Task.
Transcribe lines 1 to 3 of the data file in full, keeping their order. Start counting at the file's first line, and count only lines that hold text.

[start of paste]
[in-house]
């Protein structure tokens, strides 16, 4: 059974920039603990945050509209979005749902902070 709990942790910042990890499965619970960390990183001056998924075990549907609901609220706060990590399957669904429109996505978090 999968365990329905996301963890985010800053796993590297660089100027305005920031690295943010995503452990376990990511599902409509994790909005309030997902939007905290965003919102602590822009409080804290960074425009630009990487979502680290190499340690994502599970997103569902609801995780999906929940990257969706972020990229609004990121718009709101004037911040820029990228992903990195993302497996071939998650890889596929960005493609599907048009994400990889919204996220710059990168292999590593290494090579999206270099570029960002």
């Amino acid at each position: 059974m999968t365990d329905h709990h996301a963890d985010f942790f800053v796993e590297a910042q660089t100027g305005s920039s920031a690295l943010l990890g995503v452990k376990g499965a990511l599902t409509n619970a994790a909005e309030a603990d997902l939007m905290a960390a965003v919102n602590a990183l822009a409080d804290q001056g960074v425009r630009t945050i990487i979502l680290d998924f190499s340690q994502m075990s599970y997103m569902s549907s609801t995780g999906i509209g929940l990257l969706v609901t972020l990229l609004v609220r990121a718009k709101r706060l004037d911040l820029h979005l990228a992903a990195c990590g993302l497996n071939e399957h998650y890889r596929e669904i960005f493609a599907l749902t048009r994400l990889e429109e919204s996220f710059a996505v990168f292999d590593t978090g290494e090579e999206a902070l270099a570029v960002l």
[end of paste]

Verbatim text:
[in-house]
């Protein structure tokens, strides 16, 4: 059974920039603990945050509209979005749902902070 709990942790910042990890499965619970960390990183001056998924075990549907609901609220706060990590399957669904429109996505978090 999968365990329905996301963890985010800053796993590297660089100027305005920031690295943010995503452990376990990511599902409509994790909005309030997902939007905290965003919102602590822009409080804290960074425009630009990487979502680290190499340690994502599970997103569902609801995780999906929940990257969706972020990229609004990121718009709101004037911040820029990228992903990195993302497996071939998650890889596929960005493609599907048009994400990889919204996220710059990168292999590593290494090579999206270099570029960002």
């Amino acid at each position: 059974m999968t365990d329905h709990h996301a963890d985010f942790f800053v796993e590297a910042q660089t100027g305005s920039s920031a690295l943010l990890g995503v452990k376990g499965a990511l599902t409509n619970a994790a909005e309030a603990d997902l939007m905290a960390a965003v919102n602590a990183l822009a409080d804290q001056g960074v425009r630009t945050i990487i979502l680290d998924f190499s340690q994502m075990s599970y997103m569902s549907s609801t995780g999906i509209g929940l990257l969706v609901t972020l990229l609004v609220r990121a718009k709101r706060l004037d911040l820029h979005l990228a992903a990195c990590g993302l497996n071939e399957h998650y890889r596929e669904i960005f493609a599907l749902t048009r994400l990889e429109e919204s996220f710059a996505v990168f292999d590593t978090g290494e090579e999206a902070l270099a570029v960002l």